Ivanka Trump is on a trademarking frenzy in China.
The first daughter’s brand has been granted 13 new trademarks in China over the last three months, for items ranging from books and cosmetics to housewares and cushions. Another eight trademarks received the provisional okay from Beijing; they’ll be finalized in three months if no objections arise during the comment period.
At first glance, these trademarks may appear somewhat unremarkable. However, some ethics experts have suggested that Trump’s trademark applications may represent a conflict of interest, as her father remains engaged in trade negotiations with China and she herself serves as a senior advisor to the White House.
Conflict of interest?
Norm Eisen, the ethics chief under President Obama, told CNN that the trademarks come at a time when the Trump administration is “making enormously consequential decisions with and about China.”
“The conflict comes because we do not know if the Trump administration is making these official decisions [on China] to benefit the U.S., or to get more trademarks and other benefits for the Trump family,” he added.
“Ivanka Trump’s refusal to divest from her business is especially troubling as the Ivanka brand continues to expand its business in foreign countries,” explained Noah Bookbinder, executive director of Citizens for Responsibility and Ethics to the AP.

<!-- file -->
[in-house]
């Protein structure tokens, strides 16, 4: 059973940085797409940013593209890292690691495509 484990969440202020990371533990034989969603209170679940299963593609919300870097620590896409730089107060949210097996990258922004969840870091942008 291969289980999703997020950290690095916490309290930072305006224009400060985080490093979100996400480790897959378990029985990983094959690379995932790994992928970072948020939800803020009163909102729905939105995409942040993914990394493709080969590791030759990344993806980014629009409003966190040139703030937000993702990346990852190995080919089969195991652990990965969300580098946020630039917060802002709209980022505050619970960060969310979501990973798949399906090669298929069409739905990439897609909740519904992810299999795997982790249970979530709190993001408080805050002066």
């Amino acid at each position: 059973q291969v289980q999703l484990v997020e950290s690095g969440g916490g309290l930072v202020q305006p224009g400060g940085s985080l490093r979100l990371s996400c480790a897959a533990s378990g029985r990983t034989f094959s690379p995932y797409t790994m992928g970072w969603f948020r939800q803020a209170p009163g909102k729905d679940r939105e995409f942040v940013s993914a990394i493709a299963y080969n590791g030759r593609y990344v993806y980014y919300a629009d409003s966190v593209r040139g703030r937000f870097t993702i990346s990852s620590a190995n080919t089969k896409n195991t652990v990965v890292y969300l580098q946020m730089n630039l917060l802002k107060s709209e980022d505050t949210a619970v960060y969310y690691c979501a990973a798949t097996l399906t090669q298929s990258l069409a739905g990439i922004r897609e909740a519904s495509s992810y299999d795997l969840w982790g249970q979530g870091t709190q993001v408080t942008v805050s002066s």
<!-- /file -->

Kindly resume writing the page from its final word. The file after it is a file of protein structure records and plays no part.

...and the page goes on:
“It raises significant questions about corruption, as it invites the possibility that she could be benefiting financially from her position and her father’s presidency or that she could be influenced in her policy work by countries’ treatment of her business.”
Online records from China’s trademark office reviewed by the Associated Press show that the Ivanka Trump company applied for 17 trademarks on March 28, 2017—just a day before the first daughter and businesswoman formally took on a role in the White House. Recent documents show the brand owning 36 active trademarks in China. Eight have provisional approval, while 25 are still awaiting review, according to the AP.
‘Protective in nature’
Abigail Klem, president of the brand, said in a statement that the application for such trademarks were protective in nature. They were reportedly filed “in the normal course of business,” particularly in areas “where trademark infringement is rampant,” such as China. The move, therefore, is intended to protect the Ivanka Trump brand and name.
Since President Donald Trump’s election, Ivanka Trump has ceased managing her brand. She nevertheless maintains an ownership stake, which is subject to federal regulations that bar her from engaging in activities in which she has a financial interest.